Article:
The empowered principal – perception and identity

Neil Sikka encourages you to explore your patients’ perception of your practice, versus the identity you want to portray.

In previous articles we have covered:

  • Intention – what will you and your practice be remembered for
  • Purpose – discovering the best ways to create and retain loyal patients
  • Freedom – enjoying your life as a principal by being true to your intention.

In this article, we will explore identity and perception. What you and your practice represent and what your patients actually think about your service.


Perception is something that can change in the blink of an eye. We will often change our perception of someone or a service based on small pieces of information available to us. Let me give you an example using the following statements:

Sajid Javid, the Business Minister, worked as an investment banker for many years before becoming an MP and rising inexorably through the Tory ranks. He is tipped to be the first Asian Prime Minister.

Sajid Javid is one of five sons of a first-generation immigrant who came to England and found work as a bus driver. He attended the local comprehensive school and through his hard work and diligence gained the qualifications to study at Exeter University. His background has not stood against him as he has risen through the ranks of the Conservative party to be appointed Secretary of State for Business.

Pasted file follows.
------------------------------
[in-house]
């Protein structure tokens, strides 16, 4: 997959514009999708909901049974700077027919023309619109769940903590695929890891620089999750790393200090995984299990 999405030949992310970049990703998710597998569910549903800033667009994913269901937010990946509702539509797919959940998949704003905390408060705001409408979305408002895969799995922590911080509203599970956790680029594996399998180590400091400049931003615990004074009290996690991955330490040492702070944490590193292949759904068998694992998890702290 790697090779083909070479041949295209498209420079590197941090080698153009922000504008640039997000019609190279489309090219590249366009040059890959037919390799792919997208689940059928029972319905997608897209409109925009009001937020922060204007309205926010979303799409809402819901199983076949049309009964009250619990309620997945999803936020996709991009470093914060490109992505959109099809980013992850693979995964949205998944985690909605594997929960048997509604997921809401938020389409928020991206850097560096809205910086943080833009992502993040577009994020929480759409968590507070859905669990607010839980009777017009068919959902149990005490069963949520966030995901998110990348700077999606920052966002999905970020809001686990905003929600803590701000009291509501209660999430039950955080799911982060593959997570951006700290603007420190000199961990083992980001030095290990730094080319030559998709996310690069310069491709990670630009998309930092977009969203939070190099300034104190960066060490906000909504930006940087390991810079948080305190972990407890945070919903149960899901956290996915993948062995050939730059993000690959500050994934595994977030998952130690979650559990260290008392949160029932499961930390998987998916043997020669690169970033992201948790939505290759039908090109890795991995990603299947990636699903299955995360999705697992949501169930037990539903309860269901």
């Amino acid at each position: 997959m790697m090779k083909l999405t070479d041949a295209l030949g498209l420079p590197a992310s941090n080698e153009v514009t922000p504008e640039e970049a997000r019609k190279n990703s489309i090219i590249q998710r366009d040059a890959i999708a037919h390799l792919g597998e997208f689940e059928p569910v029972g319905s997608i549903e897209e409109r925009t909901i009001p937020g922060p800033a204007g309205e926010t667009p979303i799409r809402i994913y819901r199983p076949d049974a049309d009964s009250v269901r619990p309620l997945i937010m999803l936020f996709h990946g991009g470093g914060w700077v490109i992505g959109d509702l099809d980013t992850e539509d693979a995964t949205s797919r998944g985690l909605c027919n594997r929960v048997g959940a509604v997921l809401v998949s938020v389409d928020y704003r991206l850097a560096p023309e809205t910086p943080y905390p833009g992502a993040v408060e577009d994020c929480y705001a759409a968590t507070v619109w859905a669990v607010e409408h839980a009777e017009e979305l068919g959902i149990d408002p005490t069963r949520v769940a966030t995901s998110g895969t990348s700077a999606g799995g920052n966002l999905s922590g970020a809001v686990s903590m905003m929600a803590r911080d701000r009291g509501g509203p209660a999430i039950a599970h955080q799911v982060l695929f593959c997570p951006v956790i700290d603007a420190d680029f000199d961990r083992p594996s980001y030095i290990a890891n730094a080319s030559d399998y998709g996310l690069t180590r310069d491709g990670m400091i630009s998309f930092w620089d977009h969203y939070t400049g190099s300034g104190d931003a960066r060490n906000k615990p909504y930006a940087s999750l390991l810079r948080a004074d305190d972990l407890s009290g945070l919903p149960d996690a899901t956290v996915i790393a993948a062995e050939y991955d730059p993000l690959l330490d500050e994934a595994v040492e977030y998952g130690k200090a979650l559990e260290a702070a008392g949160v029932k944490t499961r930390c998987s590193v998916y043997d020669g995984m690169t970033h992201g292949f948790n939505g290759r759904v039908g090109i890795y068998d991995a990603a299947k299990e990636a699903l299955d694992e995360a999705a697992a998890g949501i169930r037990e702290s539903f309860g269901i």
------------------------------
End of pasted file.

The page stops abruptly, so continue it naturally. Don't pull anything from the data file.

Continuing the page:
Sajid Javid was recently quoted in The Times as saying: ‘I said to my wife, “darling in your wildest dreams would you ever have thought I would have achieved so much?” She replied, “darling in my wildest dreams I’m afraid you never appear!”’

With all three statements our perception of him changes from one of a spoiled investment banker to a self-deprecating, driven, successful individual who doesn’t take himself too seriously.

If a few words can influence us so much, surely the same must apply to our patients’ perceptions of our service? Because they only visit our practices a couple of times a year, they notice the little things we miss.

  • Are they welcomed by name on arrival?
  • Are they escorted to the surgery by the clinician?
  • Are the flowers in reception looking fresh?
  • Did they notice the stain in the ceiling again?
  • Did the dentist take the time to fully explain the costs on the treatment plan?

It takes a little effort to change an average experience into one that is remembered as special. Unfortunately, the converse is true if we don’t pay attention to the small details.


Our identity is what sets us apart from other practices. It can be defined as ‘who we are’. I prefer to describe our identity as ‘who we are at our very best’. If we try to imagine words to describe us at our very best, what would they be?

If we can find the words that define our identity, they will drive the conversations that determine the future path of our teams and our practices. By remaining true to our identity, we can truly influence the perceptions of our patients in a positive way.

Try this exercise. Choose three words that define the identity of you and your practice. Write them down and share them with your team. For the next month, think of those words whenever you interact with your patients and staff. Do all you can to remain true to them. You might be very surprised at the results.

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